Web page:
Power Poses Exhibit
People go through moments of feeling self-conscious or powerless. However, a TED talk by Amy Cuddy claims that you can change how you feel by doing power poses.
This project embodies the talk, but as an interactive exhibit concept that shows that people have control over how they feel.
A group of researchers at Harvard University conducted an experiment on how personal body language affects people's minds.
They found that different poses affected our brain's production of chemicals.
testosterone — the dominance hormone
generates feeling of power
cortisol — the stress hormone
generates feeling of nervousness
However, the experiment was heavily criticized.
Other researchers disapproved of their subjects' reports being a significant part of the data and of having too small of a sample size.
One of the original researchers even declared later that the experiment did not prove anything.
Creating a narrative
Even though the experiment was a failure, it still worked for some people. For those who will benefit from this message, I want to make a museum experience that ultimately mirrors the experiment, but people will be given all of the knowledge so they can see and understand what is happening to them.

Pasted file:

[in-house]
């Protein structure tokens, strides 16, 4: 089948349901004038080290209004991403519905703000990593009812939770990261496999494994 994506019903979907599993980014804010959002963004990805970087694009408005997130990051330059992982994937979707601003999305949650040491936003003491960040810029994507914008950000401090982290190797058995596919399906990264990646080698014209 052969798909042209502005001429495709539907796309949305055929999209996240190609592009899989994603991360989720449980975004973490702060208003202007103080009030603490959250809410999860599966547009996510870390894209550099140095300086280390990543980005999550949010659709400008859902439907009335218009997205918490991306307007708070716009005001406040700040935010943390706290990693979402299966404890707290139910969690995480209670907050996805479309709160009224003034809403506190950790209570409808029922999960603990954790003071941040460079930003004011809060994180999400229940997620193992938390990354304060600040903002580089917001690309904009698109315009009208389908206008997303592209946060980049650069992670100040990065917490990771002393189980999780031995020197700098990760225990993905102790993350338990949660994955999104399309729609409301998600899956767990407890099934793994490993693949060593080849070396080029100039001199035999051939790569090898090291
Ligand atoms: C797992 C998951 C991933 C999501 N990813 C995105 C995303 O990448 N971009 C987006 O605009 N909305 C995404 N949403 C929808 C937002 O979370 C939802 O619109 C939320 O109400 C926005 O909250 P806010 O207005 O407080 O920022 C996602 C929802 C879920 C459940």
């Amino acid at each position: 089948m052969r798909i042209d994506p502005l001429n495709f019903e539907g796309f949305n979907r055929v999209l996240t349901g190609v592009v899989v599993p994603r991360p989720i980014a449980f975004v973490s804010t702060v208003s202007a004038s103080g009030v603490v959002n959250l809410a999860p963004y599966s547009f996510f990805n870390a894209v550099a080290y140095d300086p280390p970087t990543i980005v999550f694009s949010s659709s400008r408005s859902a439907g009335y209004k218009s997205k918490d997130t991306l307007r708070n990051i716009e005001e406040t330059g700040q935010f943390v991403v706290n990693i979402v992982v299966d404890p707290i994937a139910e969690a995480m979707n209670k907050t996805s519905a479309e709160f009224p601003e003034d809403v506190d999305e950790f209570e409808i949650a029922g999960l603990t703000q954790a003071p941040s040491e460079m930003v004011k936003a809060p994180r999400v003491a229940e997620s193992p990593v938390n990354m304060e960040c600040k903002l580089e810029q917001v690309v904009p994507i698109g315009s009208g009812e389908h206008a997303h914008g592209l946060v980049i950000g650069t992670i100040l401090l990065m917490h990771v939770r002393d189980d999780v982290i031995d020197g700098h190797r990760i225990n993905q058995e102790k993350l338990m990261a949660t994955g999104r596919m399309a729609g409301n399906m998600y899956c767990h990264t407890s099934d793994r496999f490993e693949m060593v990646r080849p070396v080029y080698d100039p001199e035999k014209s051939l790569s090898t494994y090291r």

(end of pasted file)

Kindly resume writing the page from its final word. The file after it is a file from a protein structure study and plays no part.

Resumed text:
Changing your body by doing poses can temporarily change the chemicals produced by your brain.
Doing powerful poses can give you a confidence boost. On the other hand, holding poses that are considered “weak” can make you feel weaker.
Users should be aware of what kind of poses they make and how powerful they feel. Then understand that they can control it by changing their body language.
Turn it into an exhibit
Because this project has to do with poses, my mind goes immediately to full body interactions. Because the end goal is a change in perception, users would get value from this experience only once. Therefore, this experience would be most suited to an interactive museum exhibit.
Biology or psychology section of science museum
Can be part of interactive exhibits at TED conferences
Image recognition to recognize poses
Processor for image recognition and overlaying graphics
No known technology to measure hormone levels (yet)
The exhibit should look like a high-tech experience to catch visitors passing by. Other visuals should empower the user but still give space for reflection.
After researching the experiment, this project evolved to a degree I never would have expected. I had to prove the placebo effect, which required putting more thought into the interactions and overarching narrative of the experience. And because that's an abstract goal, I had to put more effort into creating a means to get the message across.